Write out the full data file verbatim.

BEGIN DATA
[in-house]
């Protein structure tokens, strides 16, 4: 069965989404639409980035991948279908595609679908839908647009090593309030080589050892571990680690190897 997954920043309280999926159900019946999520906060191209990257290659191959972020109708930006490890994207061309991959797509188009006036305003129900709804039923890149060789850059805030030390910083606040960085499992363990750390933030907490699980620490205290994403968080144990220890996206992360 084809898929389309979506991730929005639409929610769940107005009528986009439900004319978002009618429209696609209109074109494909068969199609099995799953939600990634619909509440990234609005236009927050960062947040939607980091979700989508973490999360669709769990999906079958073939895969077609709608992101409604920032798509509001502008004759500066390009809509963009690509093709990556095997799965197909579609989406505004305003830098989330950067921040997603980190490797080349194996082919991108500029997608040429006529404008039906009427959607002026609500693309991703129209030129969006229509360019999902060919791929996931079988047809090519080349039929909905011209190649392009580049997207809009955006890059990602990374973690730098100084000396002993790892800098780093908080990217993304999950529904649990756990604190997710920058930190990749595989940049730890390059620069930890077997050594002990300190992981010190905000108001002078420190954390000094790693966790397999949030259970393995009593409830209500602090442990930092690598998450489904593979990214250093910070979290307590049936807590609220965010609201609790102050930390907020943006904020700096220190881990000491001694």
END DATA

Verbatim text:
[in-house]
């Protein structure tokens, strides 16, 4: 069965989404639409980035991948279908595609679908839908647009090593309030080589050892571990680690190897 997954920043309280999926159900019946999520906060191209990257290659191959972020109708930006490890994207061309991959797509188009006036305003129900709804039923890149060789850059805030030390910083606040960085499992363990750390933030907490699980620490205290994403968080144990220890996206992360 084809898929389309979506991730929005639409929610769940107005009528986009439900004319978002009618429209696609209109074109494909068969199609099995799953939600990634619909509440990234609005236009927050960062947040939607980091979700989508973490999360669709769990999906079958073939895969077609709608992101409604920032798509509001502008004759500066390009809509963009690509093709990556095997799965197909579609989406505004305003830098989330950067921040997603980190490797080349194996082919991108500029997608040429006529404008039906009427959607002026609500693309991703129209030129969006229509360019999902060919791929996931079988047809090519080349039929909905011209190649392009580049997207809009955006890059990602990374973690730098100084000396002993790892800098780093908080990217993304999950529904649990756990604190997710920058930190990749595989940049730890390059620069930890077997050594002990300190992981010190905000108001002078420190954390000094790693966790397999949030259970393995009593409830209500602090442990930092690598998450489904593979990214250093910070979290307590049936807590609220965010609201609790102050930390907020943006904020700096220190881990000491001694």